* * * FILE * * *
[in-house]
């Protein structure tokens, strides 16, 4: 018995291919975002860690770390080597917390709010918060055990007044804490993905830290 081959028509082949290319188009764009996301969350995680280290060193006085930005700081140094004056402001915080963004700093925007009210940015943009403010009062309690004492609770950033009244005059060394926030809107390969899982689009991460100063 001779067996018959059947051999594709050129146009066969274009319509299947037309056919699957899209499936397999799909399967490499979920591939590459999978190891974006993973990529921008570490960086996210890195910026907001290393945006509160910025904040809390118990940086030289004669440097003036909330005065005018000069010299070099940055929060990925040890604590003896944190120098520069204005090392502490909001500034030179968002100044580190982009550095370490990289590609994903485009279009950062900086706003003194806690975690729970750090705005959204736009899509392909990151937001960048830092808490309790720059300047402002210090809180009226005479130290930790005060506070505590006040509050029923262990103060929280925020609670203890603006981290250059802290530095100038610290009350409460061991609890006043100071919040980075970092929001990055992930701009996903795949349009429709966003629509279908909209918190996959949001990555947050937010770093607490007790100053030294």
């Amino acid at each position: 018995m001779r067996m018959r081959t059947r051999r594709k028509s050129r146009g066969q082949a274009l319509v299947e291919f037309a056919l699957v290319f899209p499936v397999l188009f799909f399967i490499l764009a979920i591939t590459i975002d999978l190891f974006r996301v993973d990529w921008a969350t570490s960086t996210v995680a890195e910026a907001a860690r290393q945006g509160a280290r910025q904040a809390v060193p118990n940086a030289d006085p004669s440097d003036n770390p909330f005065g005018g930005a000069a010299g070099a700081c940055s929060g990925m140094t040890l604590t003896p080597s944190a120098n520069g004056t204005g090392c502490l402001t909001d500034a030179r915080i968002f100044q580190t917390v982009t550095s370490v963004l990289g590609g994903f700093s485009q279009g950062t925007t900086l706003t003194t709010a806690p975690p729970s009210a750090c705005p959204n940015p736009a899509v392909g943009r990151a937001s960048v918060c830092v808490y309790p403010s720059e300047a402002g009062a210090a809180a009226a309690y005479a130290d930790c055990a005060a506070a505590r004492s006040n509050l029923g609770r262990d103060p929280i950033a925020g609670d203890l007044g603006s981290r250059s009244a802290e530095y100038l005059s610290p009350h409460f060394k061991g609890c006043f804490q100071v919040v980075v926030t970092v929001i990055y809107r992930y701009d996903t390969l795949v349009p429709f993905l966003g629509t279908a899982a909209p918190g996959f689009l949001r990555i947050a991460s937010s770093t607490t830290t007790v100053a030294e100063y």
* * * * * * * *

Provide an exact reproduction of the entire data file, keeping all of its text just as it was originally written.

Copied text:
[in-house]
């Protein structure tokens, strides 16, 4: 018995291919975002860690770390080597917390709010918060055990007044804490993905830290 081959028509082949290319188009764009996301969350995680280290060193006085930005700081140094004056402001915080963004700093925007009210940015943009403010009062309690004492609770950033009244005059060394926030809107390969899982689009991460100063 001779067996018959059947051999594709050129146009066969274009319509299947037309056919699957899209499936397999799909399967490499979920591939590459999978190891974006993973990529921008570490960086996210890195910026907001290393945006509160910025904040809390118990940086030289004669440097003036909330005065005018000069010299070099940055929060990925040890604590003896944190120098520069204005090392502490909001500034030179968002100044580190982009550095370490990289590609994903485009279009950062900086706003003194806690975690729970750090705005959204736009899509392909990151937001960048830092808490309790720059300047402002210090809180009226005479130290930790005060506070505590006040509050029923262990103060929280925020609670203890603006981290250059802290530095100038610290009350409460061991609890006043100071919040980075970092929001990055992930701009996903795949349009429709966003629509279908909209918190996959949001990555947050937010770093607490007790100053030294």
């Amino acid at each position: 018995m001779r067996m018959r081959t059947r051999r594709k028509s050129r146009g066969q082949a274009l319509v299947e291919f037309a056919l699957v290319f899209p499936v397999l188009f799909f399967i490499l764009a979920i591939t590459i975002d999978l190891f974006r996301v993973d990529w921008a969350t570490s960086t996210v995680a890195e910026a907001a860690r290393q945006g509160a280290r910025q904040a809390v060193p118990n940086a030289d006085p004669s440097d003036n770390p909330f005065g005018g930005a000069a010299g070099a700081c940055s929060g990925m140094t040890l604590t003896p080597s944190a120098n520069g004056t204005g090392c502490l402001t909001d500034a030179r915080i968002f100044q580190t917390v982009t550095s370490v963004l990289g590609g994903f700093s485009q279009g950062t925007t900086l706003t003194t709010a806690p975690p729970s009210a750090c705005p959204n940015p736009a899509v392909g943009r990151a937001s960048v918060c830092v808490y309790p403010s720059e300047a402002g009062a210090a809180a009226a309690y005479a130290d930790c055990a005060a506070a505590r004492s006040n509050l029923g609770r262990d103060p929280i950033a925020g609670d203890l007044g603006s981290r250059s009244a802290e530095y100038l005059s610290p009350h409460f060394k061991g609890c006043f804490q100071v919040v980075v926030t970092v929001i990055y809107r992930y701009d996903t390969l795949v349009p429709f993905l966003g629509t279908a899982a909209p918190g996959f689009l949001r990555i947050a991460s937010s770093t607490t830290t007790v100053a030294e100063y």